Pairing opt-out HIV testing with coronavirus testing at an emergency department in Chicago led to catching more people in the early stages of HIV, even during the COVID-19 pandemic, according to a study published in the Journal of the American Medical Association Internal Medicine.
Meanwhile, emergency departments that did not tie the two tests together saw their HIV testing rates drop by 49%.
The findings by Kimberly Stanford, MD, an emergency medicine doctor at University of Chicago Medicine (UCM), and colleagues agree with past research showing that the time from HIV acquisition to diagnosis is shrinking but remains longer for people ages 55 or older, heterosexual men and Black, Latino and Asian adults.
Data came from the Expanded HIV Testing and Linkage to Care Program, a collaborative of 13 health centers, community hospitals, academic hospitals and emergency departments on the South Side and West Side of Chicago. Stanford and colleagues took data on HIV testing and rates of HIV diagnoses at the earliest stages of infection (so-called acute HIV infection) for the four years before 2020 and then from January to October 2020 to see how HIV testing rates fared at centers committed to early HIV diagnosis and rapid connection to care.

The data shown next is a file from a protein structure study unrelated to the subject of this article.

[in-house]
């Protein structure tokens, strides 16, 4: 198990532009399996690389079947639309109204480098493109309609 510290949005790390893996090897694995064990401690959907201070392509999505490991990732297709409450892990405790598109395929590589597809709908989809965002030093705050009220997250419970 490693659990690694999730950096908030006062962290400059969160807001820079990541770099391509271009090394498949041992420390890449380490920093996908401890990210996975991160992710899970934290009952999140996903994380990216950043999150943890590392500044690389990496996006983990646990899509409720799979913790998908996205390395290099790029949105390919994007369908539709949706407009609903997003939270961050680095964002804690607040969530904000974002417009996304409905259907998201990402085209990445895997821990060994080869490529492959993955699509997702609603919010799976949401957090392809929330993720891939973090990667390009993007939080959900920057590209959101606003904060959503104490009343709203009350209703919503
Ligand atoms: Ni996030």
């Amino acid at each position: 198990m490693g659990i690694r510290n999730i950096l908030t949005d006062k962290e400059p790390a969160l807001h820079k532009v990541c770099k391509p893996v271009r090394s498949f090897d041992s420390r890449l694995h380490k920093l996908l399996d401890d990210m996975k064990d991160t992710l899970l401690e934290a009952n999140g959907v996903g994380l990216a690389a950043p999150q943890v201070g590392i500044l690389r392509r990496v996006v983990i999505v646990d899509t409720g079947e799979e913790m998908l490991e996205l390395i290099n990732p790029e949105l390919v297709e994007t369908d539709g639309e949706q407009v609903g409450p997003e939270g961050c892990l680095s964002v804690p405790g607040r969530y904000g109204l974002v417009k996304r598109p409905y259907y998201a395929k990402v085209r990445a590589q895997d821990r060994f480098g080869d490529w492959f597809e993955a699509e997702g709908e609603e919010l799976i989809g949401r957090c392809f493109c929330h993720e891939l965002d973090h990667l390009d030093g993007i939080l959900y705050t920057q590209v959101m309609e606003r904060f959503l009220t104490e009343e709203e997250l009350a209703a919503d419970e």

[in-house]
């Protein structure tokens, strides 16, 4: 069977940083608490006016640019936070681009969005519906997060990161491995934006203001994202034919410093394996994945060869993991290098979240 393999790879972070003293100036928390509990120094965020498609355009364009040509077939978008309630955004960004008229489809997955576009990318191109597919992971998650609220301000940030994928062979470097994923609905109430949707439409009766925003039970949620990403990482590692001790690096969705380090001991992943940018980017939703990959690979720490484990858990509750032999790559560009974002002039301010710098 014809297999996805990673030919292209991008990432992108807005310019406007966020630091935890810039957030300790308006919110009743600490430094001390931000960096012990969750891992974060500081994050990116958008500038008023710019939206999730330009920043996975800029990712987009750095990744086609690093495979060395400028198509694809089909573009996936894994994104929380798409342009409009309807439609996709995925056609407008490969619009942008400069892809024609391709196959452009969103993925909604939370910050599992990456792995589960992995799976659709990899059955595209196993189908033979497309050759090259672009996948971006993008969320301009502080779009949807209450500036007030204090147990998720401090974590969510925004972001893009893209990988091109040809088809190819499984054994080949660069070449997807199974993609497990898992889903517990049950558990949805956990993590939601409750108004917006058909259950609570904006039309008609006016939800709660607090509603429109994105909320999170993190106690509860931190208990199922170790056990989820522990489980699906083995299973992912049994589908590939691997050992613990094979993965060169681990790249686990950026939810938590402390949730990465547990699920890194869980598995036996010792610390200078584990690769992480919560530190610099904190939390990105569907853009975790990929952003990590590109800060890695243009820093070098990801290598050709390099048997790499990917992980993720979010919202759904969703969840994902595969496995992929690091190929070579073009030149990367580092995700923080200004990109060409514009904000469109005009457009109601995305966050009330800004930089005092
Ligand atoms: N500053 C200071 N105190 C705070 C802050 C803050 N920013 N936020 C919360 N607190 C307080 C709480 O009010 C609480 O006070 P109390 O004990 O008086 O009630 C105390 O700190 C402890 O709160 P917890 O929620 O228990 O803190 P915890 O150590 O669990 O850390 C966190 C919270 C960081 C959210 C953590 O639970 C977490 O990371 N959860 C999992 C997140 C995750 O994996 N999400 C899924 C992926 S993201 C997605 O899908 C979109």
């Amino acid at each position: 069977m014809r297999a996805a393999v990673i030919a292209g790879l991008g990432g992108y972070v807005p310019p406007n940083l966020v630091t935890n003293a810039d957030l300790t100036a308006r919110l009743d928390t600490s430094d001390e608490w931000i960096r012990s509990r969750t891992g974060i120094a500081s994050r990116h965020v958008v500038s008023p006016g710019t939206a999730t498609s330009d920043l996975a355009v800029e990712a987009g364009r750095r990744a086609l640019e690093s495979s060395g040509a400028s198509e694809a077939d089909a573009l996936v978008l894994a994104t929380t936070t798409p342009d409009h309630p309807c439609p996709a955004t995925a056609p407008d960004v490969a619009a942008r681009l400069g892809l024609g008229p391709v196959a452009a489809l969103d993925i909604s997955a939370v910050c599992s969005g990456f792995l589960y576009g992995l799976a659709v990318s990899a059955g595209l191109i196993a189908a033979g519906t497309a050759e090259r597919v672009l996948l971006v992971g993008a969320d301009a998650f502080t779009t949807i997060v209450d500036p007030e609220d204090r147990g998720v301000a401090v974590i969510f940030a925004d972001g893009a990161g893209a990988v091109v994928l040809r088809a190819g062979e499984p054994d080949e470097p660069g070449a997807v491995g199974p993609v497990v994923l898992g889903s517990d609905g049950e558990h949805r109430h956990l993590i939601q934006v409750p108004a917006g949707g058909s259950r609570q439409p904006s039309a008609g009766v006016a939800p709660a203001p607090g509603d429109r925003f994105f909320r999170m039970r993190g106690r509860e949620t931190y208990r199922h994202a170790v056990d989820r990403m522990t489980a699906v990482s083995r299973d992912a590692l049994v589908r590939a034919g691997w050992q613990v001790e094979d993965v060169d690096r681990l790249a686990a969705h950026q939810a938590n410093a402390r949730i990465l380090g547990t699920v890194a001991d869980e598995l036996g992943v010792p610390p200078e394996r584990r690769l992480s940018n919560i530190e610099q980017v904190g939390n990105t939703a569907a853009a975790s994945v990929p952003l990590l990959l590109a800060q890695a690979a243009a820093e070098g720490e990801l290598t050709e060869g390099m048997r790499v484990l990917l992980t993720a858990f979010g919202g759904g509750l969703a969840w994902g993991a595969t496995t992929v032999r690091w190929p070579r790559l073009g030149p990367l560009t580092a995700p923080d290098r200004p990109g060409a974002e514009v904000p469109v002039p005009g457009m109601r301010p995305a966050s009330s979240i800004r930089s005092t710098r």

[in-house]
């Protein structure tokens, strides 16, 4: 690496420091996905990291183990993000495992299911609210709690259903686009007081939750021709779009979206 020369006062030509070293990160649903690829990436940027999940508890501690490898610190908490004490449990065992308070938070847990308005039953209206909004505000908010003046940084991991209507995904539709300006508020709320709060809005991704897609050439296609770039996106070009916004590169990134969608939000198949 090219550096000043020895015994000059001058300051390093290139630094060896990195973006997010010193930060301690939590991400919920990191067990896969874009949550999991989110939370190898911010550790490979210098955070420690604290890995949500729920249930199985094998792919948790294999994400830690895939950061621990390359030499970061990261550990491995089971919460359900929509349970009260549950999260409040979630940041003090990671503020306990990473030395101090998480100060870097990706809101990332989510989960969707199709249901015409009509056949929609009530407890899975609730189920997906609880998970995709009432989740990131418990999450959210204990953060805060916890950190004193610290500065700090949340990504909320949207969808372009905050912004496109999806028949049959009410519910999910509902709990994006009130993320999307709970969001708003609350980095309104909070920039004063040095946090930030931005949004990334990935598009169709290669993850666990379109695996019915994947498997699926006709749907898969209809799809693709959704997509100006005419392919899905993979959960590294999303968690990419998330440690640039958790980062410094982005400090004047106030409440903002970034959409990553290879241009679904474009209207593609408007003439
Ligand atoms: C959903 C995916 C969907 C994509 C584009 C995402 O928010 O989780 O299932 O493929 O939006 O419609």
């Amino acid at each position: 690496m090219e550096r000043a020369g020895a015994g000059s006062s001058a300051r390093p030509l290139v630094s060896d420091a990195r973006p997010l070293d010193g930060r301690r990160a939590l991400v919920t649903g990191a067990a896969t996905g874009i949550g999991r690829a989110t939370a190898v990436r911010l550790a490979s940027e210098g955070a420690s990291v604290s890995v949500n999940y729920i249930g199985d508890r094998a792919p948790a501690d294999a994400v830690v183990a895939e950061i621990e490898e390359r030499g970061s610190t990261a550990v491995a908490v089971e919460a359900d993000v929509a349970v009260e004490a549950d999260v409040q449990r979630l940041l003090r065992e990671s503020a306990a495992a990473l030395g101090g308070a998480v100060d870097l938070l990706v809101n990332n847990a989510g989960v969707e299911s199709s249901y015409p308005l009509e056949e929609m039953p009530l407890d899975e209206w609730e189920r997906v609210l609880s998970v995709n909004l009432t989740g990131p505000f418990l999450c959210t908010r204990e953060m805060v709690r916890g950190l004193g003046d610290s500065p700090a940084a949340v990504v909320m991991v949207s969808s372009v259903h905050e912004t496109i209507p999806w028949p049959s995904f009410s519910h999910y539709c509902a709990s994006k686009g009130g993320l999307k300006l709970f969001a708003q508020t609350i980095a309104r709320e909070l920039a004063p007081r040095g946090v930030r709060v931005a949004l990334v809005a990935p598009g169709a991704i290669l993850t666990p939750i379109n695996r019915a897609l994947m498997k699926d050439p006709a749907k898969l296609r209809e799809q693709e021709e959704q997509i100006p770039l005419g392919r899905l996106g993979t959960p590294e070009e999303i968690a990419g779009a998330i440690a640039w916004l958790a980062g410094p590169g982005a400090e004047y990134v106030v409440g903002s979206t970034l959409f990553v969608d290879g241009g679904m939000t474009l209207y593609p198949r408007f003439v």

What they found was that the number of HIV tests dropped by 49% overall during the early days of the COVID-19 pandemic across the collaborative. But at the UCM emergency department, where they’d set up a COVID-19 testing area that included phlebotomy services for HIV antibody/antigen testing, the number of HIV tests didn’t dip.
Between January and October 2020, emergency department staff performed 14,215 HIV tests and 18,830 SARS-CoV-2 tests. Of the 46 people diagnosed with HIV by UCM in 2020, 12 met criteria for early infection—a twofold increase in early diagnoses compared with the previous four years. Meanwhile, emergency departments that didn’t incorporate HIV testing into their COVID-19 testing services saw diagnoses of newly acquired HIV drop by 25%.
Eleven of the 12 people diagnosed with acute HIV were referred to HIV care and started antiretroviral treatment within days of diagnosis.
“The COVID-19 pandemic is superimposed on the HIV pandemic, jeopardizing progress toward HIV elimination. Routine HIV screening in health care settings is a key elimination strategy that has been negatively affected during the pandemic,” the researchers wrote. “Thus, HIV screening programs, particularly in EDs [emergency departments], should incorporate or even link HIV screening to COVID-19 testing.”
Click here to read the full research letter.